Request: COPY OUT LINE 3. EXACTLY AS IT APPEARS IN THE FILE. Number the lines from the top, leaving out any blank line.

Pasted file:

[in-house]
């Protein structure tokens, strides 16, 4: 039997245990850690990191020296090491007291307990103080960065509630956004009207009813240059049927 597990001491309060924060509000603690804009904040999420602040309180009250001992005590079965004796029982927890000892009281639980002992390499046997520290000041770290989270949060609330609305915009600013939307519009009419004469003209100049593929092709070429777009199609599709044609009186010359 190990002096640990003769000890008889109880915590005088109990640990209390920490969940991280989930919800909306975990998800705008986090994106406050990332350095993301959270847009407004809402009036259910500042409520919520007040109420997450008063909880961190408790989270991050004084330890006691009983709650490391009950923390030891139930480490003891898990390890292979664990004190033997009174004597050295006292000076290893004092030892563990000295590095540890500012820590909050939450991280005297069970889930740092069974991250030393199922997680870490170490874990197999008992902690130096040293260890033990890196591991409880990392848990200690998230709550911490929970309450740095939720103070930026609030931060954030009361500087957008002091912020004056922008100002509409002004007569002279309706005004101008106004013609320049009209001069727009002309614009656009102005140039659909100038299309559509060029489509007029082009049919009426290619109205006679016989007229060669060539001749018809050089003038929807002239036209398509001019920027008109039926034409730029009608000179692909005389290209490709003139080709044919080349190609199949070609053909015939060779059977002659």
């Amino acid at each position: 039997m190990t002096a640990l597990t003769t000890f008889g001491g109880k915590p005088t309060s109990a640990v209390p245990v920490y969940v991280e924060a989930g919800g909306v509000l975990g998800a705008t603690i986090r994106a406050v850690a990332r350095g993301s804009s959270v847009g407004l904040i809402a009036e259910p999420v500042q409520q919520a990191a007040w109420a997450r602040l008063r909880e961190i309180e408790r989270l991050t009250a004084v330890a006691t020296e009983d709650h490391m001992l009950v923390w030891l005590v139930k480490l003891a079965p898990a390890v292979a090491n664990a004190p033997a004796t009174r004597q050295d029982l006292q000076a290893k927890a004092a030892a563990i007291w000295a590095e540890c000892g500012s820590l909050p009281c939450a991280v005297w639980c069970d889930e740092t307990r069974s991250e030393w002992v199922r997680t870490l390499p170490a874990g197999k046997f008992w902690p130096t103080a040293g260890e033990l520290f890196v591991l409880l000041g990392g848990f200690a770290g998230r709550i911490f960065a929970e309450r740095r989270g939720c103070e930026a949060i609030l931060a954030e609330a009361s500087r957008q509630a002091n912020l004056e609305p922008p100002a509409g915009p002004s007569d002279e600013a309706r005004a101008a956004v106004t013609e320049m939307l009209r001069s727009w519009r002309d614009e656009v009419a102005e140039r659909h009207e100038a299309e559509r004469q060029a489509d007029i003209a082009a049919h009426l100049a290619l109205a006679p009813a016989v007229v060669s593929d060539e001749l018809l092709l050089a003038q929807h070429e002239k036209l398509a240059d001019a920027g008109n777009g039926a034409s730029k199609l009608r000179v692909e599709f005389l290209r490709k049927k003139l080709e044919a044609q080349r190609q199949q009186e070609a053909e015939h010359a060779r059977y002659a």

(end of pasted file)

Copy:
């Amino acid at each position: 039997m190990t002096a640990l597990t003769t000890f008889g001491g109880k915590p005088t309060s109990a640990v209390p245990v920490y969940v991280e924060a989930g919800g909306v509000l975990g998800a705008t603690i986090r994106a406050v850690a990332r350095g993301s804009s959270v847009g407004l904040i809402a009036e259910p999420v500042q409520q919520a990191a007040w109420a997450r602040l008063r909880e961190i309180e408790r989270l991050t009250a004084v330890a006691t020296e009983d709650h490391m001992l009950v923390w030891l005590v139930k480490l003891a079965p898990a390890v292979a090491n664990a004190p033997a004796t009174r004597q050295d029982l006292q000076a290893k927890a004092a030892a563990i007291w000295a590095e540890c000892g500012s820590l909050p009281c939450a991280v005297w639980c069970d889930e740092t307990r069974s991250e030393w002992v199922r997680t870490l390499p170490a874990g197999k046997f008992w902690p130096t103080a040293g260890e033990l520290f890196v591991l409880l000041g990392g848990f200690a770290g998230r709550i911490f960065a929970e309450r740095r989270g939720c103070e930026a949060i609030l931060a954030e609330a009361s500087r957008q509630a002091n912020l004056e609305p922008p100002a509409g915009p002004s007569d002279e600013a309706r005004a101008a956004v106004t013609e320049m939307l009209r001069s727009w519009r002309d614009e656009v009419a102005e140039r659909h009207e100038a299309e559509r004469q060029a489509d007029i003209a082009a049919h009426l100049a290619l109205a006679p009813a016989v007229v060669s593929d060539e001749l018809l092709l050089a003038q929807h070429e002239k036209l398509a240059d001019a920027g008109n777009g039926a034409s730029k199609l009608r000179v692909e599709f005389l290209r490709k049927k003139l080709e044919a044609q080349r190609q199949q009186e070609a053909e015939h010359a060779r059977y002659a």